Leadership in a Crisis: A Conversation with Jodi Hubler

DiversityLeadershipHealthcare
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Noël Auguston
November 08, 2021
3 min read
DiversityLeadershipHealthcare
Executive summary
The COVID-19 pandemic has affected everyone on both a personal and a business level. During this time, women leaders have stepped up to the challenges.
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Jodi Hubler brings a dynamic background to the roles she has held as a VC investor and, most recently, as President of Bind, a health insurance company looking to disrupt the healthcare market. Hubler had been a Bind board member since its founding in 2016, and joined the company as president in. 2019. She was previously CEO/Managing Director of Lemhi Ventures, a health care services venture capital fund with $385 million under management.

During her 25-year career, Hubler has held executive positions in both public and private sector companies, including Cargill, Alcoa, and Definity Health. In talking with her — our conversation touched on everything from growing up in Iowa and cutting her teeth in Washington D.C., to the challenges of women leaders and the changing dynamics of the healthcare industry — Hubler frequently circled back to how important it is to encourage women leaders to be bold.

Here are just two highlights of our conversation.

On Leadership in a Crisis

There is no shortage of studies, papers, and opinions on differences between male and female leaders, particularly in times of crisis. From Hubler’s perspective, the COVID-19 pandemic has been a demanding test case that plays to the strengths of female leaders. It was, and still is, the rare challenge that affects everyone on both a personal and a business level, and female leaders clearly stepped up to the challenges.

During our conversation, Hubler cited a December 2020 article in the Harvard Business Review, in which Jack Zenger and Joseph Folkman highlighted research conducted early in the COVID crisis that found women made better business leaders than men during the pandemic. Female leaders scored higher in 13 of 19 competency metrics. Zenger and Folkman concluded:

[Employees] want leaders who are able to pivot and learn new skills; who emphasize employee development even when times are tough; who display honesty and integrity; and who are sensitive and understanding of the stress, anxiety, and frustration that people are feeling. Our analysis shows that these are traits that are more often being displayed by women.

One of the most important takeaways was how the pandemic accentuated some of the most positive traits women leaders offer. “This research confirmed what we have seen before: female leaders were more willing to pause amid the crisis, to be vulnerable and authentic in acknowledging with empathy what was happening,” Hubler said. “In the early days of the pandemic, is took courage to say we don’t know what we don’t know, but we’re going to work through this together.”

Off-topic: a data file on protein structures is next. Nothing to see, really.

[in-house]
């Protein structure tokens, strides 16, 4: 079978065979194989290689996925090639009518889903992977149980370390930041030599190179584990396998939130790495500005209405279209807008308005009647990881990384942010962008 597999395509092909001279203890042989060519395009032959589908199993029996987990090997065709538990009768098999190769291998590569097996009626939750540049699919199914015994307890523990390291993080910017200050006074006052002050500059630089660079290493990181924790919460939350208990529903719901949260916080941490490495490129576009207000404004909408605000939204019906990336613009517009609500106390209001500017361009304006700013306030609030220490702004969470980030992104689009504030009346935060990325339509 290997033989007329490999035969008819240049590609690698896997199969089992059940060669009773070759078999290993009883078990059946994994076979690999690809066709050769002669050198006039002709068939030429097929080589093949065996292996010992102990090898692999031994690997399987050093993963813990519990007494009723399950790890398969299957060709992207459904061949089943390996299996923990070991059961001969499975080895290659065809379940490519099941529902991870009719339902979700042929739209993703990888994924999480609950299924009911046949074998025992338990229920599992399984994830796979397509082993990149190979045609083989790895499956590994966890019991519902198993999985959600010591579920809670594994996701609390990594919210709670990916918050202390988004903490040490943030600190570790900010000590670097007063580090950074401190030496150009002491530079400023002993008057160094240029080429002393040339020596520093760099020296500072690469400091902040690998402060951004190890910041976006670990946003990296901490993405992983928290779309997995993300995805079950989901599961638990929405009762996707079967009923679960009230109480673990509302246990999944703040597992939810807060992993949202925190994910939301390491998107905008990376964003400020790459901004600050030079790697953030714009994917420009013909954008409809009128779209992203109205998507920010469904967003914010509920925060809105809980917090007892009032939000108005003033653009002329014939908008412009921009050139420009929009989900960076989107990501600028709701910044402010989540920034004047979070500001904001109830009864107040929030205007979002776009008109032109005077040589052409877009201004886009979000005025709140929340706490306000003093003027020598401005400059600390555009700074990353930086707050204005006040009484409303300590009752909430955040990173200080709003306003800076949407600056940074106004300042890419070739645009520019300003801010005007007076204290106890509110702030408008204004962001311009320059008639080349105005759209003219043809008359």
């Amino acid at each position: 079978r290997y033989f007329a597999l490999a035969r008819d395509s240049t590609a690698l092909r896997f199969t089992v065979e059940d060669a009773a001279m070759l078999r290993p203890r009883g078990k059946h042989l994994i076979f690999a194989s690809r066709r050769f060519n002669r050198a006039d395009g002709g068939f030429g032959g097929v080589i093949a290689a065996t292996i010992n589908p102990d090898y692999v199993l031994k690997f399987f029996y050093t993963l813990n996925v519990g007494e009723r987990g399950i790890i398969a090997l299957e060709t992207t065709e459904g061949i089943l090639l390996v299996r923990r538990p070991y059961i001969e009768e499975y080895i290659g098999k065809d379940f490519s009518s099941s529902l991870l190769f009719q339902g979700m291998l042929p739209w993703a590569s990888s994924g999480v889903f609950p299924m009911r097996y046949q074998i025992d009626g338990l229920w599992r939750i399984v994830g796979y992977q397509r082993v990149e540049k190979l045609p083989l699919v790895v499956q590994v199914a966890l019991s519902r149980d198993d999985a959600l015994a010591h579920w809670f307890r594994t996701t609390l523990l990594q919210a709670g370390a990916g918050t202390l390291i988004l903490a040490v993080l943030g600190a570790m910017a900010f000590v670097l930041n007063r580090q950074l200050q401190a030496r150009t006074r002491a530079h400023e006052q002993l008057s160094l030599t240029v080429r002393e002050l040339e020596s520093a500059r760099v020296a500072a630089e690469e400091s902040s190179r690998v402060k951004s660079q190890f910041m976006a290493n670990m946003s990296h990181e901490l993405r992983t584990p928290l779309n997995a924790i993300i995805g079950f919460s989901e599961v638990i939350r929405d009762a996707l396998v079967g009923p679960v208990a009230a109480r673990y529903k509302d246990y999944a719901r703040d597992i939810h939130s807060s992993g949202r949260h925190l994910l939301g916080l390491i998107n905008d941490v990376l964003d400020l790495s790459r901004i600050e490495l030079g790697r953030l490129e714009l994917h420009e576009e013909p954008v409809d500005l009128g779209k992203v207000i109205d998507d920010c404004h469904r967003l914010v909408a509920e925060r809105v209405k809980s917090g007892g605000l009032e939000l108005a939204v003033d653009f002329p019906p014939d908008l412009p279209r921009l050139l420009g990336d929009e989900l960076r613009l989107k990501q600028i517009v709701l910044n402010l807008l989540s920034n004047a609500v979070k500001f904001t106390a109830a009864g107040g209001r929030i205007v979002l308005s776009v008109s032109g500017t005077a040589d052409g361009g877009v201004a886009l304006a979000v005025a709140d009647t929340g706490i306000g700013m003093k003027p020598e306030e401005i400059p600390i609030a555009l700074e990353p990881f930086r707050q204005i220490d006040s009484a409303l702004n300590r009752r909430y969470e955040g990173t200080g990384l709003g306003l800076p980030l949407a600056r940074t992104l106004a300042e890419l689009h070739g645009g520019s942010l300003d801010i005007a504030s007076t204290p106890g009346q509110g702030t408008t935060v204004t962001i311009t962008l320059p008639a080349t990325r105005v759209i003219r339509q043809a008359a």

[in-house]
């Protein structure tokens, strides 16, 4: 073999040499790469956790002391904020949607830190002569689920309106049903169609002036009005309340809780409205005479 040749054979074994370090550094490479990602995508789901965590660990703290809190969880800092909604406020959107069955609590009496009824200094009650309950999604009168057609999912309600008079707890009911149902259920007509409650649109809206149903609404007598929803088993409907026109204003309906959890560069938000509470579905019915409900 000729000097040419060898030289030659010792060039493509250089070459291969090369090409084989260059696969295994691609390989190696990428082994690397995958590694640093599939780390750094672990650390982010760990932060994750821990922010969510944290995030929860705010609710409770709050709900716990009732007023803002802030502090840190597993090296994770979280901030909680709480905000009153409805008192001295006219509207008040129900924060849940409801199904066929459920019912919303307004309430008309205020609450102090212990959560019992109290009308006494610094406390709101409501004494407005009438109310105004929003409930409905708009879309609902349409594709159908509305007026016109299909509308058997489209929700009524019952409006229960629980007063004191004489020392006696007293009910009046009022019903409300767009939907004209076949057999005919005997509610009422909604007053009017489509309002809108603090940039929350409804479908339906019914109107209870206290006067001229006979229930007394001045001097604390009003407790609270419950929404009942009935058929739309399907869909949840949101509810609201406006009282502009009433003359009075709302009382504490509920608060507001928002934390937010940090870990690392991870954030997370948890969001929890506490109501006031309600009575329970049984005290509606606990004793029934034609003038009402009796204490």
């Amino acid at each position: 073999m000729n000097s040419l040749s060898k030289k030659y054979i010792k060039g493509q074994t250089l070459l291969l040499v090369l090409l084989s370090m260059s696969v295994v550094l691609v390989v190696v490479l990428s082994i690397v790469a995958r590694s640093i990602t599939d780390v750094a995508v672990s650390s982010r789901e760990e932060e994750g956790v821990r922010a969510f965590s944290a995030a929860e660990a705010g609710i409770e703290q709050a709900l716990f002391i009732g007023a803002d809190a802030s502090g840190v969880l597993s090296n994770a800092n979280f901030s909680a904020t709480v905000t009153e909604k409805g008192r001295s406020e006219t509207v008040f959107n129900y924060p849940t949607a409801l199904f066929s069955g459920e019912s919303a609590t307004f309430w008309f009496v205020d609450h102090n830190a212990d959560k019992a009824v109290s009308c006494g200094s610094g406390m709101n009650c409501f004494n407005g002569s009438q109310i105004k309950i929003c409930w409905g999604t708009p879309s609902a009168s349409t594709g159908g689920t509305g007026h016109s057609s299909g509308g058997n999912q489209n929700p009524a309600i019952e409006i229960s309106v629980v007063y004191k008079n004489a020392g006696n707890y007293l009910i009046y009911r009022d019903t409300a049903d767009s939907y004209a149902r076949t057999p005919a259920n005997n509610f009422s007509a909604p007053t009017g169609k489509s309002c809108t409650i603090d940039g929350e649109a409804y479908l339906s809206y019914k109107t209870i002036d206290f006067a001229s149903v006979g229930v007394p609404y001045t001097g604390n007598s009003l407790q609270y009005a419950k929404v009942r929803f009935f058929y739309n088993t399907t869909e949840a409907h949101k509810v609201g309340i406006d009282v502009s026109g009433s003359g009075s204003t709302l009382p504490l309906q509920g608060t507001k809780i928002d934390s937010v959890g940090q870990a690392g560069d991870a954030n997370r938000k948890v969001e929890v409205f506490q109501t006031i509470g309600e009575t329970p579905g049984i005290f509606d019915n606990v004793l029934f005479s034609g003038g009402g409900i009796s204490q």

It was this ability to normalize the situation and communicate openly with employees and customers that Hubler believes were the biggest leadership differentiators. Female leaders were particularly adept at enabling their organizations to focus on the needs of the business while also supporting employees’ self-care at home with family.

On Challenging Investment Bias

Along with discussing leadership during the pandemic, Hubler provided insights into the differences she has seen between companies with male versus female leaders in the healthcare space. One of the biggest challenges is the gender gap in funding.

Female-led companies have long received less capital to grow their businesses than companies with male founders. RockHealth’s 2020 Diversity in Digital Health Survey showed that 80% of companies founded by men received either angel or venture funding compared to just 53% of companies founded by women.

“There are many ways to rationalize investment bias, but it something we must reconcile,” Hubler said. “Growing data on the effectiveness of female leaders from the C-suite to the Board suggests that investors have a tremendous amount to gain by paying more attention to the gender balance of the companies and leaders they hire, invest in, and support.”

Closing the gap will happen one investor, one company, one leader at a time. Hubler mentioned in our discussion she has seen an increase in the number of women in venture firms, more mentoring among women leaders, and greater respect for authenticity and vulnerability as leadership traits.

“I’m beginning to see women [leaders] create that vital few,” Hubler said. “They — we — work collaboratively. We create groups to come alongside and support one another, invest in one another,  take risks together.”

She also sees networks of  women in business leadership as a vital source of support for younger and mid-career women with the drive and talent to identify needs and then start and grow companies to address those needs.

“Many of the female healthcare leaders I meet have begun thinking bigger about themselves and the work they do,” said Hubler. “They aren’t worrying as much about titles or positions, but instead are focusing on driving change and the impact they can have on the healthcare ecosystem. They are building a legacy.”